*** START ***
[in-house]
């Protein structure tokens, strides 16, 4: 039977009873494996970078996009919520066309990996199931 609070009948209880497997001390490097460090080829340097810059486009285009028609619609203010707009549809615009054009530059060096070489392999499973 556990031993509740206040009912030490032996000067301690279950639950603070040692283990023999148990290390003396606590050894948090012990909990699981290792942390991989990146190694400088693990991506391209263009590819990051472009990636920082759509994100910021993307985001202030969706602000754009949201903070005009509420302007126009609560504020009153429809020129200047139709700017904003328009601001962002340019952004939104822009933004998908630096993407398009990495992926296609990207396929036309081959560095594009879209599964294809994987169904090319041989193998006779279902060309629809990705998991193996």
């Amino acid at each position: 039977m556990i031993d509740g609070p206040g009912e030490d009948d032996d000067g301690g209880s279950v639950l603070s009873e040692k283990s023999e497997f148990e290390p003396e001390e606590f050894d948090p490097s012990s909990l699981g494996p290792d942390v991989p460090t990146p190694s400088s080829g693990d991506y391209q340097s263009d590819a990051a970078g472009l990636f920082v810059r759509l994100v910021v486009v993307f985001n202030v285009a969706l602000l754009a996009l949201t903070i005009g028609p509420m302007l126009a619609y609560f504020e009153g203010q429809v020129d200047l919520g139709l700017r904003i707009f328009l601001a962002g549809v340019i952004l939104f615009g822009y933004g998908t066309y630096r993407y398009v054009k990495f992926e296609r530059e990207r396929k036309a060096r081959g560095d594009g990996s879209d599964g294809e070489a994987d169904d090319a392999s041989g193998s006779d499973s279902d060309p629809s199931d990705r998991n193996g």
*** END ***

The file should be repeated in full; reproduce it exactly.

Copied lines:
[in-house]
């Protein structure tokens, strides 16, 4: 039977009873494996970078996009919520066309990996199931 609070009948209880497997001390490097460090080829340097810059486009285009028609619609203010707009549809615009054009530059060096070489392999499973 556990031993509740206040009912030490032996000067301690279950639950603070040692283990023999148990290390003396606590050894948090012990909990699981290792942390991989990146190694400088693990991506391209263009590819990051472009990636920082759509994100910021993307985001202030969706602000754009949201903070005009509420302007126009609560504020009153429809020129200047139709700017904003328009601001962002340019952004939104822009933004998908630096993407398009990495992926296609990207396929036309081959560095594009879209599964294809994987169904090319041989193998006779279902060309629809990705998991193996």
């Amino acid at each position: 039977m556990i031993d509740g609070p206040g009912e030490d009948d032996d000067g301690g209880s279950v639950l603070s009873e040692k283990s023999e497997f148990e290390p003396e001390e606590f050894d948090p490097s012990s909990l699981g494996p290792d942390v991989p460090t990146p190694s400088s080829g693990d991506y391209q340097s263009d590819a990051a970078g472009l990636f920082v810059r759509l994100v910021v486009v993307f985001n202030v285009a969706l602000l754009a996009l949201t903070i005009g028609p509420m302007l126009a619609y609560f504020e009153g203010q429809v020129d200047l919520g139709l700017r904003i707009f328009l601001a962002g549809v340019i952004l939104f615009g822009y933004g998908t066309y630096r993407y398009v054009k990495f992926e296609r530059e990207r396929k036309a060096r081959g560095d594009g990996s879209d599964g294809e070489a994987d169904d090319a392999s041989g193998s006779d499973s279902d060309p629809s199931d990705r998991n193996g």